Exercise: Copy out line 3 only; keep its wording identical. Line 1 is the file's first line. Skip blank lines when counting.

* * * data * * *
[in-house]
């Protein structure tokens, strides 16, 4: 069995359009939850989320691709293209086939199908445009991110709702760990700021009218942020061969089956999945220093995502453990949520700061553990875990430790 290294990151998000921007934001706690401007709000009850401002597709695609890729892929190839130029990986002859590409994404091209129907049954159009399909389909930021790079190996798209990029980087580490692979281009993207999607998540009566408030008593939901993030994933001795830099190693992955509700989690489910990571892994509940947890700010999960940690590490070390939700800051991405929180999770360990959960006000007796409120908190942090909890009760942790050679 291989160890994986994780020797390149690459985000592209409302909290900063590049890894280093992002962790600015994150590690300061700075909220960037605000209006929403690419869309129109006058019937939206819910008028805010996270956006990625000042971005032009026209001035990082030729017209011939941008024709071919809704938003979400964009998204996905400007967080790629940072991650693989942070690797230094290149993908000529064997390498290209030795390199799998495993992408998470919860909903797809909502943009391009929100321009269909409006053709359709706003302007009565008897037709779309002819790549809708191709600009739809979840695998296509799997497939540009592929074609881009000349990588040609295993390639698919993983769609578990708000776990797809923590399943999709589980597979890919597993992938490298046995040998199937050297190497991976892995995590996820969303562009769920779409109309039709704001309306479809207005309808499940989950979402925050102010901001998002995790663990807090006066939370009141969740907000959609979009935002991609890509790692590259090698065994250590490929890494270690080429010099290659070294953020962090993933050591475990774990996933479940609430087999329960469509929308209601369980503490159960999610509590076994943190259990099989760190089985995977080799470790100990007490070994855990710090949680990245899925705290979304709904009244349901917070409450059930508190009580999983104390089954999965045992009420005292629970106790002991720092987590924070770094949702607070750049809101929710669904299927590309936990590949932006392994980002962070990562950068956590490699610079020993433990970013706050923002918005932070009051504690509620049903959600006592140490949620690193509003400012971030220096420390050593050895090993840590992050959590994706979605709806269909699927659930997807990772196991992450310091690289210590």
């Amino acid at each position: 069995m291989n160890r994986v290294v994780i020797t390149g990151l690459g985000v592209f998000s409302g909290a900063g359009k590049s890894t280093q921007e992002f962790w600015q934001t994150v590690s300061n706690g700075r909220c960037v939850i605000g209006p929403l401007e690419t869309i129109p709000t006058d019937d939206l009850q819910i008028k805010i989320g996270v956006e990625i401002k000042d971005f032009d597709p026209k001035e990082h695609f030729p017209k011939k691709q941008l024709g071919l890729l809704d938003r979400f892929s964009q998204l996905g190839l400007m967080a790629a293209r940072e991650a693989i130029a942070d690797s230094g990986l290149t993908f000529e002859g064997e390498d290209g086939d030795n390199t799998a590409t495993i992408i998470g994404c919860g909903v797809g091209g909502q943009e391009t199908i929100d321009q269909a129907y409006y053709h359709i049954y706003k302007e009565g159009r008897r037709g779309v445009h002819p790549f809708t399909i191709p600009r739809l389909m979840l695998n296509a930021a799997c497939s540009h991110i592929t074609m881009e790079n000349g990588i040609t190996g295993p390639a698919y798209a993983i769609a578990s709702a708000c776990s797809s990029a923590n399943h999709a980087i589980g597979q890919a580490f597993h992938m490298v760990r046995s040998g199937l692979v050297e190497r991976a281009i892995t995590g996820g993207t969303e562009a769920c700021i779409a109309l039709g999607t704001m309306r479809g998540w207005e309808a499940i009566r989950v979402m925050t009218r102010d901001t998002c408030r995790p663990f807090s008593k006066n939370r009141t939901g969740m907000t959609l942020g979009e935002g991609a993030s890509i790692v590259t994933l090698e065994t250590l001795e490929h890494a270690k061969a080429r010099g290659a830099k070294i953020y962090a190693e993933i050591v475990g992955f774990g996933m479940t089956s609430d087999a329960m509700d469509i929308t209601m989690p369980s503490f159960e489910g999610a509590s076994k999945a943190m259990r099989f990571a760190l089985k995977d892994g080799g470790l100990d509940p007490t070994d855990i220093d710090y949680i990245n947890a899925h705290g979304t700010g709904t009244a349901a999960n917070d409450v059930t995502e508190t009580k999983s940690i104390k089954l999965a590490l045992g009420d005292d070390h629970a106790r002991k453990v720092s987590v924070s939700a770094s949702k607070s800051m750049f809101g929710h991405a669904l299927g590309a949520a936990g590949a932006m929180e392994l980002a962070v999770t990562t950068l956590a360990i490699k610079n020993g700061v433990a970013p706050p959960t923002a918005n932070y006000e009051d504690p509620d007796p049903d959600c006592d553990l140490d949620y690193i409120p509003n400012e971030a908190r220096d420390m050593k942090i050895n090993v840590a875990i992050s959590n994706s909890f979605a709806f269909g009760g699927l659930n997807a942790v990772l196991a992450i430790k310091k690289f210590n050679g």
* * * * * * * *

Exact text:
């Amino acid at each position: 069995m291989n160890r994986v290294v994780i020797t390149g990151l690459g985000v592209f998000s409302g909290a900063g359009k590049s890894t280093q921007e992002f962790w600015q934001t994150v590690s300061n706690g700075r909220c960037v939850i605000g209006p929403l401007e690419t869309i129109p709000t006058d019937d939206l009850q819910i008028k805010i989320g996270v956006e990625i401002k000042d971005f032009d597709p026209k001035e990082h695609f030729p017209k011939k691709q941008l024709g071919l890729l809704d938003r979400f892929s964009q998204l996905g190839l400007m967080a790629a293209r940072e991650a693989i130029a942070d690797s230094g990986l290149t993908f000529e002859g064997e390498d290209g086939d030795n390199t799998a590409t495993i992408i998470g994404c919860g909903v797809g091209g909502q943009e391009t199908i929100d321009q269909a129907y409006y053709h359709i049954y706003k302007e009565g159009r008897r037709g779309v445009h002819p790549f809708t399909i191709p600009r739809l389909m979840l695998n296509a930021a799997c497939s540009h991110i592929t074609m881009e790079n000349g990588i040609t190996g295993p390639a698919y798209a993983i769609a578990s709702a708000c776990s797809s990029a923590n399943h999709a980087i589980g597979q890919a580490f597993h992938m490298v760990r046995s040998g199937l692979v050297e190497r991976a281009i892995t995590g996820g993207t969303e562009a769920c700021i779409a109309l039709g999607t704001m309306r479809g998540w207005e309808a499940i009566r989950v979402m925050t009218r102010d901001t998002c408030r995790p663990f807090s008593k006066n939370r009141t939901g969740m907000t959609l942020g979009e935002g991609a993030s890509i790692v590259t994933l090698e065994t250590l001795e490929h890494a270690k061969a080429r010099g290659a830099k070294i953020y962090a190693e993933i050591v475990g992955f774990g996933m479940t089956s609430d087999a329960m509700d469509i929308t209601m989690p369980s503490f159960e489910g999610a509590s076994k999945a943190m259990r099989f990571a760190l089985k995977d892994g080799g470790l100990d509940p007490t070994d855990i220093d710090y949680i990245n947890a899925h705290g979304t700010g709904t009244a349901a999960n917070d409450v059930t995502e508190t009580k999983s940690i104390k089954l999965a590490l045992g009420d005292d070390h629970a106790r002991k453990v720092s987590v924070s939700a770094s949702k607070s800051m750049f809101g929710h991405a669904l299927g590309a949520a936990g590949a932006m929180e392994l980002a962070v999770t990562t950068l956590a360990i490699k610079n020993g700061v433990a970013p706050p959960t923002a918005n932070y006000e009051d504690p509620d007796p049903d959600c006592d553990l140490d949620y690193i409120p509003n400012e971030a908190r220096d420390m050593k942090i050895n090993v840590a875990i992050s959590n994706s909890f979605a709806f269909g009760g699927l659930n997807a942790v990772l196991a992450i430790k310091k690289f210590n050679g």